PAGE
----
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April 25, 2022

A lot of common questions we see from businesses revolve around the use of video in content and advertising.

Video used to be locked away for linear television campaigns, strictly for those with deep pockets and a lot of patience. Today, anyone with a phone can record great content and a commercial to promote their product or service, opening the door for businesses of all sizes. However, the struggle has now shifted to where these promotions will live, and what platforms are best suited for the job.

Multichannel video is more pervasive than ever, so how do we capitalize?

To clear the air on multichannel video, I spoke with Michael Braunstein, Enterprise Director of Advanced TV at Comcast Advertising. He’s an industry vet whose career has grown up with the rapidly evolving video ecosystem, and he’s been a great partner and resource of ChatterBlast since the very beginning. (Editor’s note: As a matter of fact, it’s him who we have to thank for the name ChatterBlast!)

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Joe: When it comes to video, how do we define content in a way that allows us to activate messages on specific channels?

Michael: For consumers and marketers, the distinctions between “digital video” and “video” are increasingly blurred. Still, different content environments are suitable for different video advertising strategies.  For example, consumers scrolling social videos are likely to be on their mobile devices, and less tolerant of long-form content and ads, but there are challenges such as brand safety. Consumers streaming full TV shows and movies are most often at home watching on the big screen and likely to be more receptive to a professionally produced 30-second brand message, but inventory is scarce and has higher costs. As a result, marketers are evolving to decide on the definition of “video” that’s most meaningful to their goals and taking a platform-agnostic approach to reach target audiences, rather than stringing together disparate platforms and partners.

Joe: The industry seems to have gotten more fragmented and complex, but also a bit simpler as providers have made some key updates to their product offerings. How have publishers and content providers adapted to the new multi-channel, blended consumption world we now live in?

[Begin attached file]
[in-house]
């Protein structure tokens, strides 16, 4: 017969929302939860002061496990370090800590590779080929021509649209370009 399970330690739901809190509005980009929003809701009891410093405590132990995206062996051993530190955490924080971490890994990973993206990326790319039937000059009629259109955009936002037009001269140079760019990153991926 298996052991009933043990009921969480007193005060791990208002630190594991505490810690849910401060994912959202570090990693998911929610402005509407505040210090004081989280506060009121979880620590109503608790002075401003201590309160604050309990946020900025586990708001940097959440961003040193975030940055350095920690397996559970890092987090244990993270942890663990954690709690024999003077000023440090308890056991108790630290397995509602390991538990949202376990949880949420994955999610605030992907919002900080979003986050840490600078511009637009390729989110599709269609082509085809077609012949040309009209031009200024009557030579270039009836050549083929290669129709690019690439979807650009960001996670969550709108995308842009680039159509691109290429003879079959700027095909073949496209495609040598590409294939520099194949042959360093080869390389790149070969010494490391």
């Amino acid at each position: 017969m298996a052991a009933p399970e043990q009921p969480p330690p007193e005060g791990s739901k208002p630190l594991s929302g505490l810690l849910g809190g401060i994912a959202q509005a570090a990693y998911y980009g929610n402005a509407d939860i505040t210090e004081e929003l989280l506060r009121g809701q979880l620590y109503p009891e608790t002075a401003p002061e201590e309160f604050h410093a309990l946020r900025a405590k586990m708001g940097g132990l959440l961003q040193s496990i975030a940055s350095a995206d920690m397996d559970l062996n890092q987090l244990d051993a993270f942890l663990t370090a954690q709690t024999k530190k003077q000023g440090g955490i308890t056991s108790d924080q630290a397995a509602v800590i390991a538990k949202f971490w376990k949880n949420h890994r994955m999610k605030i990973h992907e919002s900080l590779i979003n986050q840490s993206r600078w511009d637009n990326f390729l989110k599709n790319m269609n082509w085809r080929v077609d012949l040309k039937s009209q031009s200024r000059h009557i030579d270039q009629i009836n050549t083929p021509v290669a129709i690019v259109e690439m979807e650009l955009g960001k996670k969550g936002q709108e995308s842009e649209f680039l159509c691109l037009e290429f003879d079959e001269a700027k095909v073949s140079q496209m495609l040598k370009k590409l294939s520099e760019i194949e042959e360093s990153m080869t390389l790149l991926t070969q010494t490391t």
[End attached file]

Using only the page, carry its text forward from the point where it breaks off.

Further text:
Michael: With consumers increasingly demanding content on their own terms, publishers and content creators are reimagining legacy processes and making huge bets. This includes major broadcasters investing in, acquiring, or launching direct-to-consumer (D2C) streaming services (e.g. Comcast acquiring XUMO and launching Peacock) and content being distributed in multiple ways. Over time, it will be interesting to see how media companies balance growing their digital audiences, while supporting healthy legacy channels.

On the advertising side, shifting viewership and content proliferation have sparked tremendous innovation around measurement and activation of cross-platform campaigns. At Comcast Effectv, we continue to study the anonymized, aggregated viewing behaviors of our linear, video on-demand (VOD) and streaming TV audiences to help partners invest in the right mix. In our most recent TV Viewership Report, the data clearly shows the advantages of a multiscreen strategy to maximize engagement.

Viewership is incredibly diverse, even down to the content level.
Image courtesy of Effectv’s latest
TV Viewership Report

Joe: From what you’ve mentioned about measurement and activation, it sounds like businesses should be moving away from trying to buy individual platforms, and focus more on a unified audience approach. Can you explain that a bit more?

Michael: By putting the audience at the center of the campaign, a brand moves from relying on content and daypart as proxies, to being able to find target viewers in places and platforms it would have otherwise missed. For us, this is because we’re able to examine the intersection of “content-audience-advertiser” at a more granular level than ever before through “big data” science and make strategic decisions around where and when to serve the ad. Similarly, we can tie ad exposure to outcomes giving partners valuable insights for understanding their campaign’s impact across the funnel.